President Obama’s poll numbers in the current head-to-head matchups remain respectable, while his job approval steadily sinks and the right track/wrong direction numbers get abysmal. Is Obama still looking reasonably competitive, or will there be some point where month after month and year after year of economic hard times makes reelection impossible?
Brett Arends of MarketWatch spoke to “former Republican spin doctor Mark McKinnon, the communications mastermind who helped Bush roll John Kerry in 2004.” McKinnon thinks Obama’s outlook is dark, and almost unsalvagable:
McKinnon argues political anger and disaffection run much deeper than most people in Washington realize. The strength of the Occupy Wall Street protests don’t surprise him at all.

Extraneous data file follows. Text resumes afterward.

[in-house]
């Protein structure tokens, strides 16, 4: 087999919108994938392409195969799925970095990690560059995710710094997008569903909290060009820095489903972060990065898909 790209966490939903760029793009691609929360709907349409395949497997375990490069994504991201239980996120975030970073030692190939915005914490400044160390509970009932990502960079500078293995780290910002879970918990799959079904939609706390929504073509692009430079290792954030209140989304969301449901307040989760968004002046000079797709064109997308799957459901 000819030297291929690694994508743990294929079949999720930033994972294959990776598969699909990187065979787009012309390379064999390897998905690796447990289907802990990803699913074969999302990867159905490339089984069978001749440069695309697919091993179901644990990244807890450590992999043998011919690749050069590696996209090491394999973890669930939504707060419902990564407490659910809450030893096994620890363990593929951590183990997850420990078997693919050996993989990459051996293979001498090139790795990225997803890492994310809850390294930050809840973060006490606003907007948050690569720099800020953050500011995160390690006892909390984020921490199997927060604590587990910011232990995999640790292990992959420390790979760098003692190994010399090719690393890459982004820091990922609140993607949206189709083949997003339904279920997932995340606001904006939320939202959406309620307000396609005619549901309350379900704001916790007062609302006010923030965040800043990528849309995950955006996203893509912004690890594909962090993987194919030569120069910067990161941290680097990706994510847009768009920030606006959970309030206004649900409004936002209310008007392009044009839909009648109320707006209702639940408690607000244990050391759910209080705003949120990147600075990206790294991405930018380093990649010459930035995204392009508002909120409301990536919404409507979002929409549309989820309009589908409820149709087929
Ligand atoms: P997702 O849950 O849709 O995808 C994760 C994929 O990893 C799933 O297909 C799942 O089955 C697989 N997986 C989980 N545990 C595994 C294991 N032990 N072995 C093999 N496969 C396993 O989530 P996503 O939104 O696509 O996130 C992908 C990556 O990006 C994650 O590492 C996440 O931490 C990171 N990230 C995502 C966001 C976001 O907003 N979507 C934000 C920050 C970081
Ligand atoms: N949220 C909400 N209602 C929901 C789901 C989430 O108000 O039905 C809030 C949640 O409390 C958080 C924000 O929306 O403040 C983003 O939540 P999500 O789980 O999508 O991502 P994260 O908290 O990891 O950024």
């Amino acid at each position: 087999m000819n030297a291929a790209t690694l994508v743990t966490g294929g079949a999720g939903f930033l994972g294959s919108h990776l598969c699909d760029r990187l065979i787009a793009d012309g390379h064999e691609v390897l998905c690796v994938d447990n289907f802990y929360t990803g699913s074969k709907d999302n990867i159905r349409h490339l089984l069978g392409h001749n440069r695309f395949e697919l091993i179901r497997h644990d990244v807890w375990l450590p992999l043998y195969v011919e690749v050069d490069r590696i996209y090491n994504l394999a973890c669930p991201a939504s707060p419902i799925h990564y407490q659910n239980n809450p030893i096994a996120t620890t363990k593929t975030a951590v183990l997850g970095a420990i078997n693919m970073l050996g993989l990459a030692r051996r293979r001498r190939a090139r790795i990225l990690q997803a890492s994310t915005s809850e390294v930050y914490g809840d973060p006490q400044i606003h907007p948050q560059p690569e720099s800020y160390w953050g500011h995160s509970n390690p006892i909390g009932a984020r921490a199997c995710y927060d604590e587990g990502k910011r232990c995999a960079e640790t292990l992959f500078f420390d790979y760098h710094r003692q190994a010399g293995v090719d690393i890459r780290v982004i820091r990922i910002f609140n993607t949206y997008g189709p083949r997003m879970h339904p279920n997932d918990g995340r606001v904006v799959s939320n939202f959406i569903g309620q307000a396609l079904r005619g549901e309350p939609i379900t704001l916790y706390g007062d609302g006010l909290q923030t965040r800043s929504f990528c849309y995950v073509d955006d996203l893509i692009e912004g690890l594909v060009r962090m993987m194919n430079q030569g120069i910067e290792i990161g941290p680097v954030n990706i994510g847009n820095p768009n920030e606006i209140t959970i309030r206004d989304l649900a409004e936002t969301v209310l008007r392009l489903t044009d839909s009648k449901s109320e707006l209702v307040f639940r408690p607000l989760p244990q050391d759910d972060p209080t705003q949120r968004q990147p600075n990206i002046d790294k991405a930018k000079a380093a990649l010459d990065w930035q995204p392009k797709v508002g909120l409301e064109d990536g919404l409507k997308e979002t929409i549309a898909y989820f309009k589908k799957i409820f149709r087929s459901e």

He’s gone back and looked at what opinion polls and surveys revealed about the public mood during previous elections. His finding: It has not been anywhere near this bad. Compared to 2011, even 1992 — a year of high unemployment that saw the emergence of Ross Perot’s anti-establishment candidacy — looks benign.
McKinnon has looked back over previous election years. Presidents have typically been re-elected when consumer confidence numbers have been high, and have lost when they’ve been low.
Today? The figures are so low that Obama has to improve the number “by about 20 (percentage) points” just to get it to the average levels for a presidential defeat, he says.
Goldman Sachs recently projected that unemployment will be around 9.5 percent in late 2012; that would be 2.1 percentage points higher than on Election Day 1992 and 2 percentage points higher than on Election Day 1980. How many Americans would yearn for “four more years” of that?